Author Justina Chen Headley
Genre YA, Literary Fiction
Summary Terra has a port-wine stain birthmark covering one side of her face that affects the way she sees herself and the world sees her. Compound this by adding in a domineering dad, a family who cow-tows to his controlling ways, a know-it-all best friend, and a boyfriend who's only into her for her killer body (that distracts from her not-killer face). Enter Jacob, the sensitive and cool guy of her dreams who gets her... and drama unfolds.
First Line "Not to brag or anything, but if you saw me from behind, you'd probably think I was perfect."
Review This book was a mix of the good and the bad (balancing out to an ever-so-slightly above average literary grade). Let's start with the good, shall we?
I liked the plot of this story, and that's what kept me reading. Although I'd read reviews of this book and pretty much knew straight away (knowing what I knew of the long-distance trip that happened with Terra and some other peeps), I still liked where the story was going well enough to keep reading. I guess I'm kind of a sucker for stories of self-discovery, even when the self-discovery is over-wrought and you see it coming a mile away.
I liked some of the characters. To me, the growth that the mom and dad experienced, and the revelations that Jacob experienced, were really interesting. Terra wasn't fully interesting in my opinion, but she wasn't completely irritating either, so that's saying something, right?
But the bad: I didn't like some of the characters' views of other characters. Most notably, I didn't understand why Terra kept fawning all over Jacob as the cool goth guy who wouldn't give her the time of day and probably had tons of chicks all over him. Really? Is that a typical stereotype? Cool goth guys? Maybe Headley was playing against type, but, if so, she should have described Jacob differently or made Terra a different kind of character so it would seem natural that a guy wearing a black trench coat would seem cool (at least in Terra's opinion). Because, to me, he seemed more like guy that's likely to massacre his school and less like a lady killer. Just saying... especially knowing that Terra's boyfriend is a jock hottie--much more the YA stereotype of a guy that's too cool for a girl like Terra.
But I think this whole Jacob-is-cool thing could have been done more convincingly if Terra had been characterized more appropriately. See, Terra's an artist, but she doesn't look, act, or speak like the stereotypical tortured artist type who would be drawn to the dark, brooding fringe guy with a soft spot for his little brother and good makeup application techniques. I think if Headley had drawn these characters a little more specifically, the initial attraction wouldn't have been so jarring. Sure, as we go along, Jacob is sensitive and you find you like him a bit more than Erik-the-jock (who is surprisingly redeeming), but that's after the fact that you've been weirded out by Headley's description of him... Example (these are from the same outing/day):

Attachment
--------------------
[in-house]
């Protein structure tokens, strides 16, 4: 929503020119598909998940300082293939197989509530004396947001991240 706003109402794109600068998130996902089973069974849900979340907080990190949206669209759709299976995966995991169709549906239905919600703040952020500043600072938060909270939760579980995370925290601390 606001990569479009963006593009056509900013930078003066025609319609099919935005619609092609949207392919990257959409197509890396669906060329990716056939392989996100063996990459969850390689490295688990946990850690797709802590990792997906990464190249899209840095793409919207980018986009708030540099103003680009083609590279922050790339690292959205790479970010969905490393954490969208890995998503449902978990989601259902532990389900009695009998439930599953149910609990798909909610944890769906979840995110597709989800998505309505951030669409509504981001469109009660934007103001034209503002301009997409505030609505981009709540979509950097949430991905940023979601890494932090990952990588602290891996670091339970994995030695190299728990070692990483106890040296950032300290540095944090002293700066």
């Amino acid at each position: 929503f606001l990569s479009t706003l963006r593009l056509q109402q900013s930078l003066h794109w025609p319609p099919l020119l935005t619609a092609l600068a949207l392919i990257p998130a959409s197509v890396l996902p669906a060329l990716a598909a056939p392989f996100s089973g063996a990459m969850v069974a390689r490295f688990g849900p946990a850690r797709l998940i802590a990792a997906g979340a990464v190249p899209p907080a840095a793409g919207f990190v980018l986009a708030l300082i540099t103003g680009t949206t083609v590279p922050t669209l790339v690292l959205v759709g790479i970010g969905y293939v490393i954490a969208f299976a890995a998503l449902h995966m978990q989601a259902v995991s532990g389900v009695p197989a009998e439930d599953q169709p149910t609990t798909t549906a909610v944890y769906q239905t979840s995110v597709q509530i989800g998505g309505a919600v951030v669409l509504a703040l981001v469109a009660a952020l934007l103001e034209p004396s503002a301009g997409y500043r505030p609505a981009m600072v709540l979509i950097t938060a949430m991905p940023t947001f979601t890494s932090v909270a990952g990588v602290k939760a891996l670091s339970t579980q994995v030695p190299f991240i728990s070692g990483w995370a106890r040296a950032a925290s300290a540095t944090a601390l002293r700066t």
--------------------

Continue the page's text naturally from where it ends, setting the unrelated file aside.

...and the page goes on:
Doesn't that seem a little incongruous? He's dressed like a serial killer and described as looking like a coiled snake, which to me conjures up bad images, but the voice of the narrator is fawning. It's weird, right? Or maybe it's just me, but it seemed like lazy characterization.
"The best Christmas present I received arrived three days late and came wrapped in funereal black. Jacob unfurled out of the dark morning, a bat flying from its roost," (p. 166).
"Jacob swung around on the chair, leaning against the window and stretching his crossed legs out in front of him. With any other guy, sitting cross-legged might have looked somewhat effeminate, but not Jacob. He looked like a coiled snake, ready to bit me. I wouldn't have minded," (p. 174).
The other bad thing: The heavy-handed map motif. Sure, we all know from English 101 that travel is symbolic of a journey of discovery. I get it. I even like when an author uses a motif (i.e., recurring theme) to tie the story together, but the map stuff in this was really obnoxious. She would have benefited from a stronger editor who could have removed some of the references, made it more subtle, and less annoying.
As I stated earlier, I'd read some reviews, so I knew going in that a lot of readers found the map talk to be obnoxious, so I readied myself, but it's actually impossible to fully prepare yourself for the onslaught of cartography references throughout this. I actually found that map-ish things weren't so much a motif, but more a crutch so Headley didn't have to stretch too far to come up with unique imagery or metaphors.